The Most Difficult Parts of Receiving Treatment for Chronic Illness
On the eve of having a surgical procedure to try and treat an aspect of my condition, I’m anxious.
Anyone would think I’d love to take a week or so off work and be forced to take it easy, but I’m worried about how hard it’s going to be on the rest of my body. I have postural orthostatic tachycardia syndrome and Ehlers-Danlos syndrome. A really difficult thing with a chronic illness is pacing. Doing too much can make you too ill to get out of bed for a few days, doing too little means you body becomes deconditioned which can make you too ill to get out of bed for a few days. It’s a vicious cycle. And after any kind of treatment you have to rest up, but try not to rest too much. After this procedure (a blood patch to hopefully help seal up a CSF leak) I have to take it very easy for six weeks and I may have to have three of these procedures, meaning I’m taking it easy until the end of April. I can’t lift or bend normally as it really affects my POTS and my pain, but after this procedure I am strictly not allowed to, I won’t even be able to push myself around in a wheelchair or walk the dog in case she pulls too much, meaning my regular exercise goes out of the window. This worries me, as the last time I just stopped doing things was before I was diagnosed and it was the worst my health has been. I couldn’t get out of bed and my mental health suffered majorly. So I’m worried about finding a way to keep my pacing strong without risking the effectiveness of the treatment and/or a major flare up.
Another difficult thing with chronic illness is that treatments aren’t guaranteed to work or even help. I am worried that it won’t work. It’s taken nearly a year to get my POTS stable enough to have the intracranial pressure monitoring (which I had in November) to find out if I did have a CSF leak, get diagnosed with a CSF leak and find a way of treating it. If it doesn’t work, I will have wasted another four months and three procedures to be back to square one. I worry if it doesn’t work that I will have let myself, my family and my doctors down as everyone has put in their best efforts to help me get rid of my “everlasting headache,” as I like to call it, and my body just doesn’t want to respond the way it should. But we all need to stop feeling so guilty for being ill, it’s completely out of our control.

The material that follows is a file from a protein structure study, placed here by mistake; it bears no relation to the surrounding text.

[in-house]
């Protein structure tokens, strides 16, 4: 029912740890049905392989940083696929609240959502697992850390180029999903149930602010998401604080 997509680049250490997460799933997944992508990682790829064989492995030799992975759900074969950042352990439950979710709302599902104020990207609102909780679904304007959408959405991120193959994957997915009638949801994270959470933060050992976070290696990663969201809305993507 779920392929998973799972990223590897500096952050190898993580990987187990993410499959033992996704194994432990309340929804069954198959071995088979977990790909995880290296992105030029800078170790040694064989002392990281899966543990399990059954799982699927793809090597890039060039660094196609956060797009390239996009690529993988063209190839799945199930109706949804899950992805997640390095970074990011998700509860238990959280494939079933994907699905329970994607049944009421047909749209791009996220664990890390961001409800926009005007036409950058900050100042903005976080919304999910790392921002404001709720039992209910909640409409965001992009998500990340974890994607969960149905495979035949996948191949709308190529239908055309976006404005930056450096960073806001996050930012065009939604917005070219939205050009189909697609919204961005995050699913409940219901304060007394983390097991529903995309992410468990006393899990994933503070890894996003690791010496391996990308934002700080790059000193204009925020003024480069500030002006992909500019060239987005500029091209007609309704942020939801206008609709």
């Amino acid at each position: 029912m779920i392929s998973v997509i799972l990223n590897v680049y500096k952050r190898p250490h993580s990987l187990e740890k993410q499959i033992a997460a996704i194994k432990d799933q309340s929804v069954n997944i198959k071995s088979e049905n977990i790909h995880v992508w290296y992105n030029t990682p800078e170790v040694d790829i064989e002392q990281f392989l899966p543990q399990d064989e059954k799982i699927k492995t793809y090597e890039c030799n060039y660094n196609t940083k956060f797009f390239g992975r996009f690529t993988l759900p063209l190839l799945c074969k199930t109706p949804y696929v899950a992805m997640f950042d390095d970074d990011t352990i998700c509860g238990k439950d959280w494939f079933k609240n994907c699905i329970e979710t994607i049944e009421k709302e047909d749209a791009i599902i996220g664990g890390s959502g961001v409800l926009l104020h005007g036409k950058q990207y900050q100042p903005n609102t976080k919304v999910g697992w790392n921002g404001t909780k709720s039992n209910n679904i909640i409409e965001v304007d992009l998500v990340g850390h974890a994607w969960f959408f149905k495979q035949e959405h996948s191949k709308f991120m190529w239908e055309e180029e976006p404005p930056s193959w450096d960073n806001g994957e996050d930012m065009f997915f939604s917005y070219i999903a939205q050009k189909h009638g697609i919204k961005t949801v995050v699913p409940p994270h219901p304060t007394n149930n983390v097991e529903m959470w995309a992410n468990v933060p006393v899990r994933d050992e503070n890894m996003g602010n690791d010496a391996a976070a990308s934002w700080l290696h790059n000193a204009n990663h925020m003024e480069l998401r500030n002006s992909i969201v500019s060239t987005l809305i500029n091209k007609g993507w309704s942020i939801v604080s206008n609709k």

But the most difficult thing I’m finding about getting treatment as a patient with chronic illness is that, if it does help, friends and family think you’re am cured. And if it doesn’t help, there’s an expectation that it should have helped. My last operation was just an invasive investigation yet people who knew this still thought it would’ve made my headaches disappear. I understand the notion, of course. If you break an arm or a leg, it’s painful, you go into hospital, they plaster you up, you spend six weeks recovering and it’s fixed. When you have chronic illnesses, however, there’s so much more to contend with. I manage my POTS with medication but I rely on it and if I forget a dose I know about it. My EDS causes major fatigue, widespread pain, unstable joints and and gastrointestinal issues and unfortunately I am going to have to live with those symptoms for the rest of my life. Whether this treatment helps to get rid of my “everlasting headache” or not, I will always be chronically ill.
Let’s say you went to the doctor for a chest infection and you happen to also have a broken arm. The doctor gives you some antibiotics which cure you of the infection, but your arm is still broken. My story is just as simple, in a roundabout way. I went to the doctor for a headache and (after two years) they found the cause of the headache. I happen to also have two long-term conditions called POTS and EDS, they did some treatment for my headaches and one finally worked, but I still have POTS and EDS.
With chronic illness, I am often made to feel that if I go into hospital for something I should come out and all my problems should be fixed. But remember you can’t expect antibiotics to fix a broken arm, so don’t expect a procedure for an small aspect of a condition to cure someone of a chronic illness. It’s called “chronic” for a reason.